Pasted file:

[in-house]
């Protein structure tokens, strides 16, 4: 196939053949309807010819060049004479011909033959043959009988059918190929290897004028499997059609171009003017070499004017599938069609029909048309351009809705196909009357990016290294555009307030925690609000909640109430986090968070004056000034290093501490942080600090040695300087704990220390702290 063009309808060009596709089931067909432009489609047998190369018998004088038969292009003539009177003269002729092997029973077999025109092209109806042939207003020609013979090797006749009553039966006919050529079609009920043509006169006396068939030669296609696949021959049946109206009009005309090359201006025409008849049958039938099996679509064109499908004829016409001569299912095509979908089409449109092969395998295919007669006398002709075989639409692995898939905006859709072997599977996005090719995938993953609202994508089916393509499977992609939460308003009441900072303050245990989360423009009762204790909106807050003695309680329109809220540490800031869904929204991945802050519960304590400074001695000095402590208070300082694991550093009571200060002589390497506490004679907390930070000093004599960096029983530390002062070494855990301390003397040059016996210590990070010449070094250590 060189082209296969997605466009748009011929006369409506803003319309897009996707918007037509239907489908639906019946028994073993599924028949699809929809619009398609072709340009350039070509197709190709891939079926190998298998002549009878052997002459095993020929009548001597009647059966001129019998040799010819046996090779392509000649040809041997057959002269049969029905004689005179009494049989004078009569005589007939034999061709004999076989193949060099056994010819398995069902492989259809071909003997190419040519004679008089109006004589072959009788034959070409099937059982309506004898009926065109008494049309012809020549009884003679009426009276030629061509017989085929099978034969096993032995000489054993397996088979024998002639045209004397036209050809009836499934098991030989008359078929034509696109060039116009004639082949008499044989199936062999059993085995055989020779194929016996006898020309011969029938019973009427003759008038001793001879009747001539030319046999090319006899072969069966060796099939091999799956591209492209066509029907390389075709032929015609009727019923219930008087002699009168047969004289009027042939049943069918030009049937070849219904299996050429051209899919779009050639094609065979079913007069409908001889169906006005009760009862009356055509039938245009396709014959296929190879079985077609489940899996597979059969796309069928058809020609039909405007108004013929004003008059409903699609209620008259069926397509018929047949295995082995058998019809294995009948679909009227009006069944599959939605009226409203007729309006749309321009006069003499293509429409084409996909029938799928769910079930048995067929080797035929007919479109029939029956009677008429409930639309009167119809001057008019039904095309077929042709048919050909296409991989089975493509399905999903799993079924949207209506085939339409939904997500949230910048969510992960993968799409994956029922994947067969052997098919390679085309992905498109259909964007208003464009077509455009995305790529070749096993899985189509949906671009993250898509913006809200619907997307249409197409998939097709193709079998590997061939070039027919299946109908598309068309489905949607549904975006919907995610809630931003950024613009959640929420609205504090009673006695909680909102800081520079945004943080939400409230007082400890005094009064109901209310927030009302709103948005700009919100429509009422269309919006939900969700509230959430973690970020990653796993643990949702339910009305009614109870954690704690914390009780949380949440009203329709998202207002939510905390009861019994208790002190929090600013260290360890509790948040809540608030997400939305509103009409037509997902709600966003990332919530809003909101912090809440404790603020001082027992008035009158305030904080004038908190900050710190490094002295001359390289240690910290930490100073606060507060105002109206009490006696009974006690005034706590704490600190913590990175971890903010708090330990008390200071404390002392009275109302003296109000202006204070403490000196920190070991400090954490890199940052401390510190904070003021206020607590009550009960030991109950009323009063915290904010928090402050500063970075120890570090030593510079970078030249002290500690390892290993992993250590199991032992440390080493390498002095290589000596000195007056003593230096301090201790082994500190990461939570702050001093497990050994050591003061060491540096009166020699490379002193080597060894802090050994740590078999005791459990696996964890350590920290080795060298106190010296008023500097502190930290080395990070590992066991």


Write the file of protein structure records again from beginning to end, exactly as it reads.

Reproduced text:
[in-house]
């Protein structure tokens, strides 16, 4: 196939053949309807010819060049004479011909033959043959009988059918190929290897004028499997059609171009003017070499004017599938069609029909048309351009809705196909009357990016290294555009307030925690609000909640109430986090968070004056000034290093501490942080600090040695300087704990220390702290 063009309808060009596709089931067909432009489609047998190369018998004088038969292009003539009177003269002729092997029973077999025109092209109806042939207003020609013979090797006749009553039966006919050529079609009920043509006169006396068939030669296609696949021959049946109206009009005309090359201006025409008849049958039938099996679509064109499908004829016409001569299912095509979908089409449109092969395998295919007669006398002709075989639409692995898939905006859709072997599977996005090719995938993953609202994508089916393509499977992609939460308003009441900072303050245990989360423009009762204790909106807050003695309680329109809220540490800031869904929204991945802050519960304590400074001695000095402590208070300082694991550093009571200060002589390497506490004679907390930070000093004599960096029983530390002062070494855990301390003397040059016996210590990070010449070094250590 060189082209296969997605466009748009011929006369409506803003319309897009996707918007037509239907489908639906019946028994073993599924028949699809929809619009398609072709340009350039070509197709190709891939079926190998298998002549009878052997002459095993020929009548001597009647059966001129019998040799010819046996090779392509000649040809041997057959002269049969029905004689005179009494049989004078009569005589007939034999061709004999076989193949060099056994010819398995069902492989259809071909003997190419040519004679008089109006004589072959009788034959070409099937059982309506004898009926065109008494049309012809020549009884003679009426009276030629061509017989085929099978034969096993032995000489054993397996088979024998002639045209004397036209050809009836499934098991030989008359078929034509696109060039116009004639082949008499044989199936062999059993085995055989020779194929016996006898020309011969029938019973009427003759008038001793001879009747001539030319046999090319006899072969069966060796099939091999799956591209492209066509029907390389075709032929015609009727019923219930008087002699009168047969004289009027042939049943069918030009049937070849219904299996050429051209899919779009050639094609065979079913007069409908001889169906006005009760009862009356055509039938245009396709014959296929190879079985077609489940899996597979059969796309069928058809020609039909405007108004013929004003008059409903699609209620008259069926397509018929047949295995082995058998019809294995009948679909009227009006069944599959939605009226409203007729309006749309321009006069003499293509429409084409996909029938799928769910079930048995067929080797035929007919479109029939029956009677008429409930639309009167119809001057008019039904095309077929042709048919050909296409991989089975493509399905999903799993079924949207209506085939339409939904997500949230910048969510992960993968799409994956029922994947067969052997098919390679085309992905498109259909964007208003464009077509455009995305790529070749096993899985189509949906671009993250898509913006809200619907997307249409197409998939097709193709079998590997061939070039027919299946109908598309068309489905949607549904975006919907995610809630931003950024613009959640929420609205504090009673006695909680909102800081520079945004943080939400409230007082400890005094009064109901209310927030009302709103948005700009919100429509009422269309919006939900969700509230959430973690970020990653796993643990949702339910009305009614109870954690704690914390009780949380949440009203329709998202207002939510905390009861019994208790002190929090600013260290360890509790948040809540608030997400939305509103009409037509997902709600966003990332919530809003909101912090809440404790603020001082027992008035009158305030904080004038908190900050710190490094002295001359390289240690910290930490100073606060507060105002109206009490006696009974006690005034706590704490600190913590990175971890903010708090330990008390200071404390002392009275109302003296109000202006204070403490000196920190070991400090954490890199940052401390510190904070003021206020607590009550009960030991109950009323009063915290904010928090402050500063970075120890570090030593510079970078030249002290500690390892290993992993250590199991032992440390080493390498002095290589000596000195007056003593230096301090201790082994500190990461939570702050001093497990050994050591003061060491540096009166020699490379002193080597060894802090050994740590078999005791459990696996964890350590920290080795060298106190010296008023500097502190930290080395990070590992066991």